Markets over the globe are currently witnessing turmoil in their positions. Indian markets have washed away the gains of the year 2015 already. US on the other hand is looking range-bound. Japan is still struggling to have a consistent growth path. Chinese stocks trembled almost 25% from its peak in 3 months time, although they are currently at double the levels of what they were a year ago. Almost each Asian country is facing the distress. In this blog, we are looking at what caused the Shanghai Index fiasco which forced China to devalue their currency. We will be focusing on ‘ In what ways India would be affected’ as well.
The decelerating Chinese growth rate has been the hot topic lately. What was happening in China internally that caused the fiasco? China, post 2008 sub prime crisis, was the fastest growing country among the emerging markets till the end of 2014. Chinese markets witnessed their index doubling. So what happened that caused the slowdown?GDP started reducing from 11.9% to 7% by 2014. China, to boost its growth in the past 5 years, had been implementing some fundamentally dangerous decisions that it made. There was reckless credit disburse in the economy to boost the credit growth. They missed out the possibility that the investments in the country might dry out. China was first hit majorly by the fear of Grexit in the early 2015. Since emerging markets were starting to look vulnerable, the foreign investors started pulling out the funds to invest into safe havens such as the US treasuries . This caused the Shanghai index to tank as much as 13% in a couple of days. The Chinese central bank then thought that may be they should try inducing some growth measures and turn the sentiment around. To be precise, they wanted to continue the bull run without letting the markets correct, which is also known as synthetic bullish market in technical terms or a bubble. People’s Bank of China thus decided to reduced their interest rates and also their reserve ratios. It led to excess liquidity with the banks. The credit growth had already reached its saturation point. Later, the PBOC ( People’s Bank of China) decided to allow this additional credit to the individuals against a collateral to invest into markets to keep the buying spree intact. The above steps did make a slight difference in the stance, but the overall sentiment was still negative.
Just when the markets were consolidating, China’s securities regulator announced a series a IPOs. This led to a sell off in the secondary markets, since the investors wanted to accumulate funds to subscribe heavily for the IPOs. It led to a selling pressure in the markets and thus causing it to fall further. China’s securities regulator banned the shareholders with large stakes in listed firms from selling for 6 months time-frame to stop the fall. Investors who were given margins loans started defaulting due to the heavy losses in the equity markets. Chinese regulator then finally had to cancel all the pending IPOs after another 8% fall in the Shanghai Index which was one of the biggest 1 day loss in the past 8 years.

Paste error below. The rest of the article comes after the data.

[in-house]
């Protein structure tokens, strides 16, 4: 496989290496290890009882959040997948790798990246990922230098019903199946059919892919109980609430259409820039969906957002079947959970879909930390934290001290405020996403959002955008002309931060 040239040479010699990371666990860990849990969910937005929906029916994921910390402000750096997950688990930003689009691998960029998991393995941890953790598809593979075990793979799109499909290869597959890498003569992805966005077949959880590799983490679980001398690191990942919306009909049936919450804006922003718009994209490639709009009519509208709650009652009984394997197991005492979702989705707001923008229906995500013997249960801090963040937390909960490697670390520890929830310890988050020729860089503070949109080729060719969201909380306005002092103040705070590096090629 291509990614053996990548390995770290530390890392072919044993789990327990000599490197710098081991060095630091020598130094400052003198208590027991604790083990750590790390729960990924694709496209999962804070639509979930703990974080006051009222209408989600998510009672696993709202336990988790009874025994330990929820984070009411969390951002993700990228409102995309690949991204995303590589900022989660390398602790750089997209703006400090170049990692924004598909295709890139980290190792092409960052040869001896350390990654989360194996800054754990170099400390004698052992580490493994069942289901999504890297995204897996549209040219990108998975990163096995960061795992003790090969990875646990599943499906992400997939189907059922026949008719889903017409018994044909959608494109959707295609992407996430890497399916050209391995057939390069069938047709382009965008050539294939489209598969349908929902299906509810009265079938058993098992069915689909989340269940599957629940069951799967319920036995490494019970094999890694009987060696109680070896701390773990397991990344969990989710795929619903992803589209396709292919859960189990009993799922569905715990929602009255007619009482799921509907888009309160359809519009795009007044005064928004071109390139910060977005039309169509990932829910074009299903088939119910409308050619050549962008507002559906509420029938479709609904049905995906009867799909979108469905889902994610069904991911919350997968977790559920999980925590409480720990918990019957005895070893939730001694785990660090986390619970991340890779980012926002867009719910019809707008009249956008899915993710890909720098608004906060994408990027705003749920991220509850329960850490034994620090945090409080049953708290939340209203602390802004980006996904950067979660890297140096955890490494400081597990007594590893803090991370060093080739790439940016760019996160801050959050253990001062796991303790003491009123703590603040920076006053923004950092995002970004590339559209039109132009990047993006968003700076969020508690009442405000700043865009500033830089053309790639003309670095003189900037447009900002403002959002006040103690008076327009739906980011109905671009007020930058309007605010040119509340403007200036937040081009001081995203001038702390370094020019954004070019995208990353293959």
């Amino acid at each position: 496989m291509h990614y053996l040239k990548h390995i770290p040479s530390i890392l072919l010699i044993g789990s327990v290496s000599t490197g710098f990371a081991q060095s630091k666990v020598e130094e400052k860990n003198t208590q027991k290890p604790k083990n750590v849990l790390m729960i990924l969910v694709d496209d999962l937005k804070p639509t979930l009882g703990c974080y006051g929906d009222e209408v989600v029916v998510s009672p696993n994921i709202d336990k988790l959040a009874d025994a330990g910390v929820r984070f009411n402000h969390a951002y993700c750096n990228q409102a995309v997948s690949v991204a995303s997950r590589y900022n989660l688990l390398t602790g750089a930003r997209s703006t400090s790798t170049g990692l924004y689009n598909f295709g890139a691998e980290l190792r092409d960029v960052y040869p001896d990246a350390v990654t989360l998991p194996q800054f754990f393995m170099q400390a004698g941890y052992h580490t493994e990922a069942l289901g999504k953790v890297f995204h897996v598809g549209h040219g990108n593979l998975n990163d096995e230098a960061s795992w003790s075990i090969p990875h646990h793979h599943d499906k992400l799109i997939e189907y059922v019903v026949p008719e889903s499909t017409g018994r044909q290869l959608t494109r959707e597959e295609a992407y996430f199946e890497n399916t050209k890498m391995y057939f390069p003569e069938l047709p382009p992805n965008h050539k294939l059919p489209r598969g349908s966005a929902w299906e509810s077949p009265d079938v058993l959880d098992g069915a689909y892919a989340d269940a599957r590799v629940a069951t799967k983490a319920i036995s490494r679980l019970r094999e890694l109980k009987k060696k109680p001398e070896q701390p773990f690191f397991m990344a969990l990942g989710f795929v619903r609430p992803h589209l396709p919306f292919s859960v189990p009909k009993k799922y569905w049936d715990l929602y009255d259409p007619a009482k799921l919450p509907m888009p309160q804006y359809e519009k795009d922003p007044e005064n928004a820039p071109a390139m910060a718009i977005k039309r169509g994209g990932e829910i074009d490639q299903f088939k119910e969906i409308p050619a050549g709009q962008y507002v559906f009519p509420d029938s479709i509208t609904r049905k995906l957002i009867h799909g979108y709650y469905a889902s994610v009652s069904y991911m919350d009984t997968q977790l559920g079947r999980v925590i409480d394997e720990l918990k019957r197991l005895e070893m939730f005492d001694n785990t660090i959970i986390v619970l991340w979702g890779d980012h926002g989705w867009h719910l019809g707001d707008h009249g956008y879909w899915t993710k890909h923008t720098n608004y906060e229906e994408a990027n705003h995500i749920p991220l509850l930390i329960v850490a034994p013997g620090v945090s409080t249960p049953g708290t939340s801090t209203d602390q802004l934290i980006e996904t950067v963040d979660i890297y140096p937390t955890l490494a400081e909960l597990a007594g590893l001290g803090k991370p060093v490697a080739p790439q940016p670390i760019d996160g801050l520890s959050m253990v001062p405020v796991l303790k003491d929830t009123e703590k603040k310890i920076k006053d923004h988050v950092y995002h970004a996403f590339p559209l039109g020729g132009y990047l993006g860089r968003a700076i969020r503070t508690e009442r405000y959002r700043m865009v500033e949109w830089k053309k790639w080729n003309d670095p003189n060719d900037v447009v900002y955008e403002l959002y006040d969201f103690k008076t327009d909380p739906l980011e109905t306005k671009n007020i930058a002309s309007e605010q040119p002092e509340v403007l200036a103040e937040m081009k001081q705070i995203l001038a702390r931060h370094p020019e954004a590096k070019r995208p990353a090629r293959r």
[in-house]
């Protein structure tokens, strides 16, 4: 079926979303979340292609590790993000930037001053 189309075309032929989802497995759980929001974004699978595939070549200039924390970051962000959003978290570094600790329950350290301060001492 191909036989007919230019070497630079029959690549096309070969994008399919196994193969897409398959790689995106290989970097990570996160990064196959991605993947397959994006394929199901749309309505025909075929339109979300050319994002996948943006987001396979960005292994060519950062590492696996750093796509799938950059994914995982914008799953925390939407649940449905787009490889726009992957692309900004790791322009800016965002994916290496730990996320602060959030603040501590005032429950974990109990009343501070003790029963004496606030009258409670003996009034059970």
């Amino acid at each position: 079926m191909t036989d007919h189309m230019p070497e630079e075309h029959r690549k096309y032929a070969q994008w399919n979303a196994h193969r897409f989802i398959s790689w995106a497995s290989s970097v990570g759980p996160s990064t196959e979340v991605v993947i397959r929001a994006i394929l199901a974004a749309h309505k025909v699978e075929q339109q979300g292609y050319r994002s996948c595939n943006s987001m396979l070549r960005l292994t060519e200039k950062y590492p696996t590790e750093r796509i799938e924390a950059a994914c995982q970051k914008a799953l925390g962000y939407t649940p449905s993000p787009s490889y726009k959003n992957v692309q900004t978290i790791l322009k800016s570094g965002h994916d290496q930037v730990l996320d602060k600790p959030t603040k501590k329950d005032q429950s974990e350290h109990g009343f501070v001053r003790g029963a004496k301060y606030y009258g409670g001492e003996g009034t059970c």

Despite the unconventional measures taken by China, they could not stop the sentiment driven fall. It was a clear indication that the fundamentals of the country are under stress and the economy is showing signs of weakness. The PBOC hence decided to devalue its currency in the wake of weak economic data. It is also suspected that China might look to devalue yuan if slowdown persists. Chinese yuan is pegged with USD based on a daily reference rate. When yuan was devalued, the USD appreciated against the yuan thus causing the rupee to slide from 63/$ to 65.8 Rs/$. Rupee, which was the most stable currency of the year 2014, started to look vulnerable and it was clear that it might have a serious impact on the macro economic indicators.
India will be affected on various fronts because of the sudden yuan devaluation. Depreciating rupee will trigger the high import costs, predominantly of crude oil and gold. But thanks to the falling crude prices, it will keep our import burdens in control provided rupee does not slip further. On the other hand, the exports will be benefited since they will be competitive. But a recently published data indicated that the export growth has been at the sluggish levels of 3%. Overall looking at the situation, we might see our fiscal deficit and current account deficit widening despite competitive exports, but the growth prospects will be intact provided the reforms are rolled out in time.
Despite the currency crisis, I would still say India is better off compared to any other emerging economy. The Russian Ruble, South African Rand, the Indonesian Rupiah have all depreciated to the extent of 15-20% against the USD in this yuan devaluation move, while the Indian rupee has depreciated by 2% so far. Although, Rupee is hovering around 65/ $ (Levels which were last seen in Sept 2013), it is unlikely that we might have any impact in terms of inflows and investments. India which was considered one of the “FRAGILE FIVE” two years ago, is looking remarkably stable if one looks beyond day-to-day action. Interest rates are dropping, too slowly but nevertheless. In terms of stability, at the moment India looks quiet good in an uncertain global situation. While in the short term perspective the market movements are neutral, the long term perspective persists to be bullish in nature according to me.
Thank you 🙂